Will Rhodes, his young Yorkshire namesake, mustered 61 in his maiden first-class innings for the club yesterday, a performance which helped put his side into a strong position and enhanced his burgeoning reputation.
To borrow the old cliche, if Rhodes, the 20-year-old all-rounder, goes on to enjoy half as successful a career as the famous Wilfred, he would have had some career indeed.
In point of fact, he would have played 555 first-class games, scored 19,985 runs (if you round up Wilfred’s total of 39,969) and taken 2,102 wickets, figures that are comfortably beyond the compass of the modern cricketer in an era of considerably fewer first-class matches.
Comparisons are futile – particularly with colossal figures such as those of Wilfred Rhodes – but what can be stated with certainty is that Yorkshire have developed another good ‘un.
Born in Nottingham and educated in Cottingham, the young Rhodes bats left-handed and bowls right-arm medium. As a former England Under-19 captain, he came into this game with some pedigree.
Yorkshire’s supporters will be fascinated to monitor his progress, particularly in the season’s early weeks when a raft of England calls will surely hand him his chance in the Championship side.
His innings on day two of the match at Sheikh Zayed Stadium, allied to that of Andrew Hodd, who scored 57, ensured that Yorkshire overcame a mini-wobble and did not let slip a position of supremacy.
When the pair came together, the champions – at one stage 170-2 – were 195-5 in reply to MCC’s 221. When they were separated 28 overs later, they had added 104 for the sixth-wicket and MCC’s hopes of restricting the lead to slender proportions had evaporated.
Rhodes faced 149 balls and hit five fours, while Hodd faced 68 deliveries for his five boundaries, the pair complementing each other perfectly.
Adam Lyth once again led the way with the bat, converting his overnight 53 into 113, his 15th first-class century, but the partnership of Rhodes and Hodd must have given the Yorkshire coaches particular pleasure.
When fringe players, if they can so be termed, come in and produce performances of genuine substance, it reflects well on the character and depth of the squad.
Hodd, who helped propel Yorkshire to glory in the Emirates T20 tournament in Dubai last Friday, is a man who rarely fails to produce when given a chance.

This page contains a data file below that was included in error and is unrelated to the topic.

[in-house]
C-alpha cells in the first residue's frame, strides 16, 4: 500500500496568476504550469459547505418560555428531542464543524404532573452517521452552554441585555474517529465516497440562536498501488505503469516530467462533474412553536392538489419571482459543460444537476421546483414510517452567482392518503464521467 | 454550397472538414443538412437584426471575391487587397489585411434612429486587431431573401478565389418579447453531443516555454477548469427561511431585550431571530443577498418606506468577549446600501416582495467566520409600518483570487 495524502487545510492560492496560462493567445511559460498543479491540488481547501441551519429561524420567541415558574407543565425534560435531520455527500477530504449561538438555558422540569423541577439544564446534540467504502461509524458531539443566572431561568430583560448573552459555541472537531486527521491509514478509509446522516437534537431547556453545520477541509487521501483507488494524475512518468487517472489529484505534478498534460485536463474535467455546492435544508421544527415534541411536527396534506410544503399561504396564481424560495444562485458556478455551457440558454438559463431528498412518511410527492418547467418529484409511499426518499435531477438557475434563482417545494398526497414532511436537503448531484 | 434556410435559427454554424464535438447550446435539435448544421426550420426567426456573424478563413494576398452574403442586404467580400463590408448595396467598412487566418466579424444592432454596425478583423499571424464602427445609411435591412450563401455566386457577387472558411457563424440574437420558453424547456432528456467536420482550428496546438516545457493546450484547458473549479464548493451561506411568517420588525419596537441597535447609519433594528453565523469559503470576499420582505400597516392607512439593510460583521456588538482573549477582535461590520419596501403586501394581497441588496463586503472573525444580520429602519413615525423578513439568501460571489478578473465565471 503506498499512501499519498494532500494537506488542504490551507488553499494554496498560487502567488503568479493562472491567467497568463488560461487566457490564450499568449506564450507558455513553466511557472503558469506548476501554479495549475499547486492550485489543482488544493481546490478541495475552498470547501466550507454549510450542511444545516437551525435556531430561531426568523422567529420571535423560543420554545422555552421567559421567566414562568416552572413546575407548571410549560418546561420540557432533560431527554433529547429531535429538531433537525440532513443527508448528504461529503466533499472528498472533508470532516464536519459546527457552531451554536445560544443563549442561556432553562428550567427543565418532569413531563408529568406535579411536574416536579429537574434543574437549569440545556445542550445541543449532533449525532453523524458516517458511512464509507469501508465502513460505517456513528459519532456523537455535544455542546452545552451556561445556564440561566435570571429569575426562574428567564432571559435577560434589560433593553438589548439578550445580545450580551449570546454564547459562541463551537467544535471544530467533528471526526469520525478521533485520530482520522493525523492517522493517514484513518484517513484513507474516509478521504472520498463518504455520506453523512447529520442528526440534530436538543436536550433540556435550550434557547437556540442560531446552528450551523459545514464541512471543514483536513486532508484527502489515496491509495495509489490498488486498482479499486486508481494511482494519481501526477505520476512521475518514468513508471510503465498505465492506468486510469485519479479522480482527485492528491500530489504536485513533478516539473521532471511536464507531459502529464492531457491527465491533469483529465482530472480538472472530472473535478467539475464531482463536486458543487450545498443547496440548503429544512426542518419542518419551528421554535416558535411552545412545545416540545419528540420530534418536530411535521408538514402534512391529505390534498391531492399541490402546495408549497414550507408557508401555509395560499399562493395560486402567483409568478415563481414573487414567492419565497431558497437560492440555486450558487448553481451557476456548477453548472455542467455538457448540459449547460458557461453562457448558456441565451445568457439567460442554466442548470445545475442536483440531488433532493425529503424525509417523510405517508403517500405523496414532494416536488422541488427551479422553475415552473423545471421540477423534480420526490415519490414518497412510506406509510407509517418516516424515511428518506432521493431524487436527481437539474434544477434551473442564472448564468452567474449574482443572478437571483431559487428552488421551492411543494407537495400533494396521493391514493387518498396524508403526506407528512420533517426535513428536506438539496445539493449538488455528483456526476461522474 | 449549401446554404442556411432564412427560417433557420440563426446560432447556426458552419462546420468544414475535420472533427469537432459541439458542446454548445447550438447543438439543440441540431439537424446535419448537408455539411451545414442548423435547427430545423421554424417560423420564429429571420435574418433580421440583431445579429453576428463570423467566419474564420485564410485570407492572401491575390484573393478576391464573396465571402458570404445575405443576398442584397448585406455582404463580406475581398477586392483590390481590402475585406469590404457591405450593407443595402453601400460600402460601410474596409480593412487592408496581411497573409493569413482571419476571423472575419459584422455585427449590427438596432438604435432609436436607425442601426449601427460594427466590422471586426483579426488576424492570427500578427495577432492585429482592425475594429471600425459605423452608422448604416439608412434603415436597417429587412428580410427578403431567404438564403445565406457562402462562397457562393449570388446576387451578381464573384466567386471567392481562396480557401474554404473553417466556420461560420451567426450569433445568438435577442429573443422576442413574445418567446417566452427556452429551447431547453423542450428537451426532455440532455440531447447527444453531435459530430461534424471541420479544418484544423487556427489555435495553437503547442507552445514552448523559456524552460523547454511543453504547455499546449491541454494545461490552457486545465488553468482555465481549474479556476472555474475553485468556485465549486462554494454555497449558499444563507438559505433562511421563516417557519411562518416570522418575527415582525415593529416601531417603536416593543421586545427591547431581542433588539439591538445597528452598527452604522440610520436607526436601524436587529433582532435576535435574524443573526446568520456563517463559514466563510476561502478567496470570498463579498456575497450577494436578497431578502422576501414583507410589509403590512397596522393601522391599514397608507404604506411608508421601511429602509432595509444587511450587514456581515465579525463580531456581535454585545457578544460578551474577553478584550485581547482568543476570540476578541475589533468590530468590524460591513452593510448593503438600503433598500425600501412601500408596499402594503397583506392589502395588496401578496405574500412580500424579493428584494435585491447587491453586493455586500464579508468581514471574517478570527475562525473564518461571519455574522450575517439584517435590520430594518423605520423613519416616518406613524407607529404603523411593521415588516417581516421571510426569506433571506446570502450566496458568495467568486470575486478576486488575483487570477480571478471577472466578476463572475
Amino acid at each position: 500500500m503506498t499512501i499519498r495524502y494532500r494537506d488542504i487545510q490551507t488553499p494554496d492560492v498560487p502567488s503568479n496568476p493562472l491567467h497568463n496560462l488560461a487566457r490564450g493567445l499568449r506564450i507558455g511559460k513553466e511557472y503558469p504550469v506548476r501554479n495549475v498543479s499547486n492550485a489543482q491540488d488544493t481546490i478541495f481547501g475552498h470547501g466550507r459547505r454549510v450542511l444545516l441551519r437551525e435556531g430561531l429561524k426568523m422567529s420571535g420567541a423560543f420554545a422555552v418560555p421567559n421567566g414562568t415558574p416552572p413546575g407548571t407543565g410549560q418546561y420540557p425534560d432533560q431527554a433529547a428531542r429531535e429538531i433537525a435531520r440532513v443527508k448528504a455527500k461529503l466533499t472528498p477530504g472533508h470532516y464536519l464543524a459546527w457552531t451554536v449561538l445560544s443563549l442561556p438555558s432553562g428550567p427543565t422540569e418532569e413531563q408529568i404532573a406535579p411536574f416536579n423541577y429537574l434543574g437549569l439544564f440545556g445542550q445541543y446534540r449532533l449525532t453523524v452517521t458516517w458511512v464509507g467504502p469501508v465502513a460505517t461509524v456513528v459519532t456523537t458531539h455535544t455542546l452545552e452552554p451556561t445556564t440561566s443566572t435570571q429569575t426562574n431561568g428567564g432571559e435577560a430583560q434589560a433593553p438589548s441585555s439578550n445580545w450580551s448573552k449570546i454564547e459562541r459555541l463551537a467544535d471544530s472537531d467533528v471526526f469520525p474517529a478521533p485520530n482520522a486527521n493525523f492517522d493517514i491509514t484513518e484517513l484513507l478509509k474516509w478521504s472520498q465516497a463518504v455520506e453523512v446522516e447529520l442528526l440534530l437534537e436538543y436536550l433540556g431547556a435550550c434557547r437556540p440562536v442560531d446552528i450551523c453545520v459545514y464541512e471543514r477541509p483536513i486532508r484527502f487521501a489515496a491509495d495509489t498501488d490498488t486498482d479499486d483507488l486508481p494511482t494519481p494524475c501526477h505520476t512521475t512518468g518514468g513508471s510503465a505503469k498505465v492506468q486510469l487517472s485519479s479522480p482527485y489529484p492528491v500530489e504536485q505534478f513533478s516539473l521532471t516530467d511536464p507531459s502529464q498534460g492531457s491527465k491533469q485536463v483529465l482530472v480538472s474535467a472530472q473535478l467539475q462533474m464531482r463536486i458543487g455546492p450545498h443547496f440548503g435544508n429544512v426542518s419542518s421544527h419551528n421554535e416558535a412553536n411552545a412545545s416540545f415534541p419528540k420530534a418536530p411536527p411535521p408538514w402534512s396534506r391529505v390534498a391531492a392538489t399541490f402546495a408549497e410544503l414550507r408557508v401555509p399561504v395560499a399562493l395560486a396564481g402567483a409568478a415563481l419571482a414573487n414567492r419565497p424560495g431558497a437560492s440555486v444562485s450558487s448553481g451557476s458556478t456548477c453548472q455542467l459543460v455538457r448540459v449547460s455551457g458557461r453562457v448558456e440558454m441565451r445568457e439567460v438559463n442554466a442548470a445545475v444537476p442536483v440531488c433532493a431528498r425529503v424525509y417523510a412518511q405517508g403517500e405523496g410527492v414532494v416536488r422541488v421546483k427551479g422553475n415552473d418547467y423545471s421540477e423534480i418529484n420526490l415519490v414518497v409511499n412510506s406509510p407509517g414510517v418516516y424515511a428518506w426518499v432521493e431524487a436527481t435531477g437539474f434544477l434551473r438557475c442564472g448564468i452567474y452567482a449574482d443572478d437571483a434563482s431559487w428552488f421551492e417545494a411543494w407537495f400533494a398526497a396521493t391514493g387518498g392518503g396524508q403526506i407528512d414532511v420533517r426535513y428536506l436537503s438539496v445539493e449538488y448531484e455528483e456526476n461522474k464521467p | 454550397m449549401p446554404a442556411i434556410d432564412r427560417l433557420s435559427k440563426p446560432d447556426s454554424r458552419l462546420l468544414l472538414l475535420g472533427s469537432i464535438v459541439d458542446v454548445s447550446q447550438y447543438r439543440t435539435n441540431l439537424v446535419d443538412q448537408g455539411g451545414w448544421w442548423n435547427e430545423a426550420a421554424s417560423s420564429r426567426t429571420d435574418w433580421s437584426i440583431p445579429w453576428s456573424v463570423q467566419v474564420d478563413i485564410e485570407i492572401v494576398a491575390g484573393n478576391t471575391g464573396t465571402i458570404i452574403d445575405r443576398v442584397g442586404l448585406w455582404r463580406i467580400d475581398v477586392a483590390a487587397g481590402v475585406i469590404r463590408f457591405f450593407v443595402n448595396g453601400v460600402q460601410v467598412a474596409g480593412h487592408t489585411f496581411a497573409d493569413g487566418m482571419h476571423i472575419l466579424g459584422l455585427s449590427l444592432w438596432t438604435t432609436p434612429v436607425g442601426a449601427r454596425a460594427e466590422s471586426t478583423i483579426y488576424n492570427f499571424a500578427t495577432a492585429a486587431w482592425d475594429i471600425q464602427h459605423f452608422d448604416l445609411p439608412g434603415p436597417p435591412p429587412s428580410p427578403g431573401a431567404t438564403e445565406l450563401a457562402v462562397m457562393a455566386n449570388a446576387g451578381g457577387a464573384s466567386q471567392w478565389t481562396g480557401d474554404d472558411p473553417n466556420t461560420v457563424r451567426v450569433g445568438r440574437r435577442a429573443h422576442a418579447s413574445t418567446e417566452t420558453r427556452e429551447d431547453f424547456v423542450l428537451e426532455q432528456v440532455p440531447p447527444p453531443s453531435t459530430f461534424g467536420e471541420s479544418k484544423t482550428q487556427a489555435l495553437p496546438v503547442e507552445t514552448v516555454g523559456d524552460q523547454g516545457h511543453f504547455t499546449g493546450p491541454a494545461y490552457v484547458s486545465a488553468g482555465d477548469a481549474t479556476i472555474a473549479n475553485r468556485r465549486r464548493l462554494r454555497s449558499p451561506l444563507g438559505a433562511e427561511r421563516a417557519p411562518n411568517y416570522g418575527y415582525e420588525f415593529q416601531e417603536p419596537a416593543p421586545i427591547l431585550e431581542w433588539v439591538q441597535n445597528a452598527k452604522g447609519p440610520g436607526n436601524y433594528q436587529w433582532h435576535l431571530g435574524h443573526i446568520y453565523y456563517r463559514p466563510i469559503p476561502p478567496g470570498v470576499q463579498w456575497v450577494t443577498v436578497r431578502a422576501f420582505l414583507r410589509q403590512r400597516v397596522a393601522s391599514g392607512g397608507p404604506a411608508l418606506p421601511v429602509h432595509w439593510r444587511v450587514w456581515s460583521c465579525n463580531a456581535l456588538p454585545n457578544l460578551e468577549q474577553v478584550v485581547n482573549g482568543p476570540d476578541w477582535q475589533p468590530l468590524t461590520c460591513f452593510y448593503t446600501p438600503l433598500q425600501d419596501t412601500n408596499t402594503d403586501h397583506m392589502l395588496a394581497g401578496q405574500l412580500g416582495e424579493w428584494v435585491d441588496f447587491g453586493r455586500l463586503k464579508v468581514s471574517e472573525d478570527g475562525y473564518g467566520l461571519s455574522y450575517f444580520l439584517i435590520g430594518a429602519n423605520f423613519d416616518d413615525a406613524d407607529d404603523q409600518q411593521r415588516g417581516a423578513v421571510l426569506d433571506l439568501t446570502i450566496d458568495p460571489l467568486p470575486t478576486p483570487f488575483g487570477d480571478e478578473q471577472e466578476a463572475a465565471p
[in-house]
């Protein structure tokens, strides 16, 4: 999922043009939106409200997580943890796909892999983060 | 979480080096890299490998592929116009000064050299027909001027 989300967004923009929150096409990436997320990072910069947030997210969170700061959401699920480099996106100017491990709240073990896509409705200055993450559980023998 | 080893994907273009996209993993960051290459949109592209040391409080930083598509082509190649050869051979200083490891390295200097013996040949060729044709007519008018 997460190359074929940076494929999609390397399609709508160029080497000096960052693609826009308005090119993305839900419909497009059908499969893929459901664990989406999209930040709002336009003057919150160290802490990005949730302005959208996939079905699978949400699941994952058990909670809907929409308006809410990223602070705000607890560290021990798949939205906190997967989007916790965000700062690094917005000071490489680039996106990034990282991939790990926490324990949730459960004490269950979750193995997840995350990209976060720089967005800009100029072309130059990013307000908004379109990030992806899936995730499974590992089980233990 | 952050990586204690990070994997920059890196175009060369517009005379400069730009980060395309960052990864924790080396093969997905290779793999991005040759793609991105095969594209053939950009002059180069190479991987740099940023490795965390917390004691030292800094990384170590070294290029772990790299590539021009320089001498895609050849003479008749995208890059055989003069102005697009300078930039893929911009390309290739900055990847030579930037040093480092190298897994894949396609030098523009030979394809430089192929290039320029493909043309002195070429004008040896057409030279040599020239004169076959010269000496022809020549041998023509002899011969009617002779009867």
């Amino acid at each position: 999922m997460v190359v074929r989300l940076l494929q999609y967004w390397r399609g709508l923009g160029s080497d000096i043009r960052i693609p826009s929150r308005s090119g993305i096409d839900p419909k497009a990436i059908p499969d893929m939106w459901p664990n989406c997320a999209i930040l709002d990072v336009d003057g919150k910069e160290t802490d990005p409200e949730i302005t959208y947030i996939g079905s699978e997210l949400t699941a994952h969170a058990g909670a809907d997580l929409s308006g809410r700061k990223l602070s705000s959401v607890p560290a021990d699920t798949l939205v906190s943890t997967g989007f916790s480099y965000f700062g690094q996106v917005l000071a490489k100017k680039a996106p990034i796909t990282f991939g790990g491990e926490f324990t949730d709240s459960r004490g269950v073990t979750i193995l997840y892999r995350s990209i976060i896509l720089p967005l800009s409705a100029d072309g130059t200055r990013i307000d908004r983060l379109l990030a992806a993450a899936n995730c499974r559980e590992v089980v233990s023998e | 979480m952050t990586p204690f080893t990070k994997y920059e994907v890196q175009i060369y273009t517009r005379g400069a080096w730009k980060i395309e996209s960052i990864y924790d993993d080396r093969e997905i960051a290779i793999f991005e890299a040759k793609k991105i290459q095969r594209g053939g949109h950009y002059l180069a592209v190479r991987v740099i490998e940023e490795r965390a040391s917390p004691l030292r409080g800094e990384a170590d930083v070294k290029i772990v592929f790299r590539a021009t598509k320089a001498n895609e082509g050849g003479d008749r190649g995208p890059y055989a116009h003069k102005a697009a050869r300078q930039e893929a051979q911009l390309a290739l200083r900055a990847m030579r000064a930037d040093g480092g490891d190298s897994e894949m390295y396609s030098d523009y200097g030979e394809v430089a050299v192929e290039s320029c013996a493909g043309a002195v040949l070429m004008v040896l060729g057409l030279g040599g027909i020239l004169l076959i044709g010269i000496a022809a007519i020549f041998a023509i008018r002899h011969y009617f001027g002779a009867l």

He will deputise behind the stumps again next month when Jonny Bairstow joins England’s tour to the West Indies.
Lyth, of course, is the man of the moment and has high hopes of making his Test debut in the Caribbean.
After Yorkshire resumed on 82-2, the left-hander again set about trying to show Alastair Cook, the England Test captain playing here for MCC, why he deserves to become his opening partner.
Against an attack shorn of spearhead Graham Onions, who suffered a groin injury on the opening day, Lyth continued from where he left off and reached his hundred just before lunch.
He added 91 for the third-wicket with nightwatchman Steve Patterson, whose 90-minute vigil ended when Kent off-spinner Adam Riley bowled him for 36.
Bairstow fell just before lunch for a duck when he was trapped lbw by Chris Rushworth.
Lyth was fifth out, lbw to Riley, having faced 190 deliveries and hit 12 fours, and the Yorkshireman revealed that Cook was generous as he left the field.
“Alastair just said, ‘Well played’, and there were a few shakes of the hand,” said Lyth. “In my career, it’s probably up there with one of the most important hundreds that I’ve scored, with him watching.”
Rhodes and Hodd’s alliance ended shortly before tea when Hodd was caught behind off Matt Dunn. Rhodes was held at first slip by Cook off Rushworth and Yorkshire fell to 348-8 when Tim Bresnan was caught at leg gully by Cook off Riley.
Michael Carberry had Adil Rashid lbw for 42, made from 57 balls with five fours, and the innings ended when Jack Brooks holed out to long-off off the left-arm spinner Zafar Ansari.
Brooks had a strong lbw shout against Cook rejected just before stumps as MCC closed on 13-0, 138 behind.